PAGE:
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Mar 21, 2022
6 min read

Zinc: everything you need to know

Zinc is a mineral your body uses for immune system health. It also maintains your sense of taste and smell, among other things. Because your body does not make or store zinc, you need to consume it daily in the form of food or supplements.

Disclaimer

If you have any medical questions or concerns, please talk to your healthcare provider. The articles on Health Guide are underpinned by peer-reviewed research and information drawn from medical societies and governmental agencies. However, they are not a substitute for professional medical advice, diagnosis, or treatment.

Zinc is an essential micronutrient that your body needs in order to function properly. Your body can’t make zinc so you must get it from food or supplements.

Below, we’ll walk you through everything you need to know about zinc including how it helps your body stay healthy and how much you need for optimal health.

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What is zinc?

Zinc is a trace mineral, meaning that you only need a small amount of it per day. The only catch is your body can’t make zinc on its own. Your body also doesn’t store this mineral, so you need to make sure you get enough daily through either food or zinc supplements.

What does zinc do for the body?

Zinc helps keep cells in your body functioning properly. For example, zinc plays a role in promoting enzyme function. This helps your body do things like break down carbohydrates, secrete insulin, and maintains your sense of taste and smell (Morris, 2021). 

Zinc is also crucial for skin health, immune function, cell growth, and wound healing (Rabinovich, 2021). 

Health benefits of zinc

Zinc has a multitude of health benefits. Here is an overview of the main ones.

Supports immune function 

Zinc is essential to maintaining white blood cells. Studies suggest that zinc supplements may improve your ability to fight off infections like the common cold (Wessels, 2017).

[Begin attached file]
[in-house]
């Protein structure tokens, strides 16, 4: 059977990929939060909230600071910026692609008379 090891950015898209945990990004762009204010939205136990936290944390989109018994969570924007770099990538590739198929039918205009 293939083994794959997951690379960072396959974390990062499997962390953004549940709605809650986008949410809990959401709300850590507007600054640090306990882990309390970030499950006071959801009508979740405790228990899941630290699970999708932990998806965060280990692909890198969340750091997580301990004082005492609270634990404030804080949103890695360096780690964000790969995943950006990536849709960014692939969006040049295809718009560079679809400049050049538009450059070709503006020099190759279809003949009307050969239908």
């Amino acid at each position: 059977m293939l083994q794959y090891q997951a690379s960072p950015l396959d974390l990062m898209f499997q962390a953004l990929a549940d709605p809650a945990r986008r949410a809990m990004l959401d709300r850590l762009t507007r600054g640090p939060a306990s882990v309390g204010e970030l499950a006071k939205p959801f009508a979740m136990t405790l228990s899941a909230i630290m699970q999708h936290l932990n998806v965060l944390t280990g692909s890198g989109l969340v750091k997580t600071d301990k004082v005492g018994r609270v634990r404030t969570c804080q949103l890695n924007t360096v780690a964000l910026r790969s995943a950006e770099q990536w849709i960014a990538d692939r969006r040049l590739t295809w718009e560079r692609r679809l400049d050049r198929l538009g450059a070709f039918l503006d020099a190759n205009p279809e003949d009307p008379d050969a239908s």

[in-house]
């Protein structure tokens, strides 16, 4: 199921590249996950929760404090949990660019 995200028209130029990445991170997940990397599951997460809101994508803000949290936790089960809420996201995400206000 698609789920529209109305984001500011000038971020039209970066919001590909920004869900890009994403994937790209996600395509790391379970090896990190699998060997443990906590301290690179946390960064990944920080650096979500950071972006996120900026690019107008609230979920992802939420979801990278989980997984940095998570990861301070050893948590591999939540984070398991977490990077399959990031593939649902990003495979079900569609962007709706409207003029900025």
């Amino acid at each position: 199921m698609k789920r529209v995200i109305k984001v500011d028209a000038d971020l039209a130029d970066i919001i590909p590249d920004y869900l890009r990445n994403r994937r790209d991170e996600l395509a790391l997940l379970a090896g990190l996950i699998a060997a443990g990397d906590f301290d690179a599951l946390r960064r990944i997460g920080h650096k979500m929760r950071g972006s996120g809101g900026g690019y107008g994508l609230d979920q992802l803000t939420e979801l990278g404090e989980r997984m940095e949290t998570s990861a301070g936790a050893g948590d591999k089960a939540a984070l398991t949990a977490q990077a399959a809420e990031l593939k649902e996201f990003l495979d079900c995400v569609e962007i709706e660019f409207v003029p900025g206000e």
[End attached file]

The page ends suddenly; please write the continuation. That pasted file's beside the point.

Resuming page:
One study found that oral zinc supplements or dietary zinc helped people get over a cold 30% faster, especially when taken at the first sign of cold symptoms (Hemilä, 2017). 

However, if those sniffles are due to COVID-19, research shows zinc may not do much. One clinical trial found that the use of high-dose zinc supplements didn’t shorten how long people experienced COVID symptoms (Thomas, 2021).   

Treats diarrhea

The use of zinc can be a short-term solution for treating diarrhea in children, mostly in developing countries. The recommended dose is 20 mg daily for adolescents and 10 mg for babies younger than six months (NIH, 2021). 

Another recent study found that lower levels of zinc for kids still effectively treated diarrhea and reduced the chance of vomiting or upset stomach (Dhingra, 2020).

Helps with fertility 

Zinc intake may play a role in promoting fertility in both men and women. Studies looking specifically at zinc’s effects on testosterone are limited, but some show that low zinc can interfere with testosterone levels, which are needed for healthy sperm production (Fallah, 2018; Terrin, 2015). 

Delays vision loss

A review of studies found that antioxidants like zinc play a role in preventing age-related macular degeneration, an eye disease that causes vision loss.

Studies have found that supplementing with antioxidants may halt the progression of the condition, though more research is needed to determine if long-term supplementation of certain antioxidants is harmful (Evans, 2006).

Sources of zinc: food and supplements

There are two main sources of zinc: food and supplements. Most people will be able to get enough of this mineral through diet alone. 

Foods high in zinc

The National Institutes of Health (NIH) lists there are many foods that are good sources of zinc including (NIH, 2021):

  • Shellfish: Oysters, crab, and lobster
  • Fish: Flounder and sole
  • Meat: Beef and pork
  • Poultry: Chicken and turkey
  • Legumes: Peas, kidney beans, baked beans, and chickpeas
  • Nuts and seeds: Pumpkin seeds, cashews, and almonds
  • Dairy: Yogurt, milk, and cheddar or mozzarella cheese
  • Whole grains: Bran and wheat germ 
  • Fortified foods: Oatmeal and some breakfast cereals

Zinc supplements

In addition to your dietary intake, you can also take zinc supplements. If you don’t have a zinc deficiency taking supplements won’t hurt you (as long as you don’t swallow too many––more on that below), but the jury is still out if you’ll actually benefit from them. 

When shopping around, you may see different forms of elemental zinc like zinc gluconate, zinc acetate, and zinc sulfate. Zinc gluconate and acetate are typically found in cold medications like nasal sprays (Hunter, 2021). Zinc sulfate is beneficial for topical formulations for treating skin conditions like acne (Cervantes, 2017).

Just be mindful that this trace element can inhibit copper absorption (which your body also needs) and supplementing can accidentally create a copper deficiency (NIH, 2021). 

How much zinc do I need per day?

The amount of zinc your body needs varies based on factors like age and if you’re pregnant or nursing. 

The general recommended dietary allowance (RDA) is 8 mg for adult females and 11 mg for adult males. Pregnant women should get about 11 mg and lactating mothers require roughly 12 mg of zinc daily (NIH, 2021).

The tolerable upper level—or maximum amount considered safe—is 40 mg per day for healthy adults. This, however, is not the case for someone with a zinc deficiency (NIH, 2021).